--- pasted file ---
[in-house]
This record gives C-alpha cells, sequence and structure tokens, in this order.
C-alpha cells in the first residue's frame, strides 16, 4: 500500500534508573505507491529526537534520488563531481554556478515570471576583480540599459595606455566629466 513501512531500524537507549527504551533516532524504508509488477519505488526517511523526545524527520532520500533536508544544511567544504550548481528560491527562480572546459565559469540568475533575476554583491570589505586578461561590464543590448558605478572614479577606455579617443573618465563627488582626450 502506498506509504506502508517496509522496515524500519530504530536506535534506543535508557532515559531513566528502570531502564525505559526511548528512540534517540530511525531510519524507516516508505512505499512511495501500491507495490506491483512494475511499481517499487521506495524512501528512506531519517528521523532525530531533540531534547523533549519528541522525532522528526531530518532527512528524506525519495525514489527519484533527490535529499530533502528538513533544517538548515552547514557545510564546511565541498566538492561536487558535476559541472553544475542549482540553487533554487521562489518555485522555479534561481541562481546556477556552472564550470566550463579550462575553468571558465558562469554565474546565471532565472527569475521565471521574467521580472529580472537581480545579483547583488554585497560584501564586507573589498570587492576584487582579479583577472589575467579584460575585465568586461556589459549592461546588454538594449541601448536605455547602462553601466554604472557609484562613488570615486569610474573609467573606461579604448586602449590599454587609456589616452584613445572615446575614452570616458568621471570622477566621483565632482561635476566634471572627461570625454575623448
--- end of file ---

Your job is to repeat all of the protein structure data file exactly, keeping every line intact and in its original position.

[in-house]
This record gives C-alpha cells, sequence and structure tokens, in this order.
C-alpha cells in the first residue's frame, strides 16, 4: 500500500534508573505507491529526537534520488563531481554556478515570471576583480540599459595606455566629466 513501512531500524537507549527504551533516532524504508509488477519505488526517511523526545524527520532520500533536508544544511567544504550548481528560491527562480572546459565559469540568475533575476554583491570589505586578461561590464543590448558605478572614479577606455579617443573618465563627488582626450 502506498506509504506502508517496509522496515524500519530504530536506535534506543535508557532515559531513566528502570531502564525505559526511548528512540534517540530511525531510519524507516516508505512505499512511495501500491507495490506491483512494475511499481517499487521506495524512501528512506531519517528521523532525530531533540531534547523533549519528541522525532522528526531530518532527512528524506525519495525514489527519484533527490535529499530533502528538513533544517538548515552547514557545510564546511565541498566538492561536487558535476559541472553544475542549482540553487533554487521562489518555485522555479534561481541562481546556477556552472564550470566550463579550462575553468571558465558562469554565474546565471532565472527569475521565471521574467521580472529580472537581480545579483547583488554585497560584501564586507573589498570587492576584487582579479583577472589575467579584460575585465568586461556589459549592461546588454538594449541601448536605455547602462553601466554604472557609484562613488570615486569610474573609467573606461579604448586602449590599454587609456589616452584613445572615446575614452570616458568621471570622477566621483565632482561635476566634471572627461570625454575623448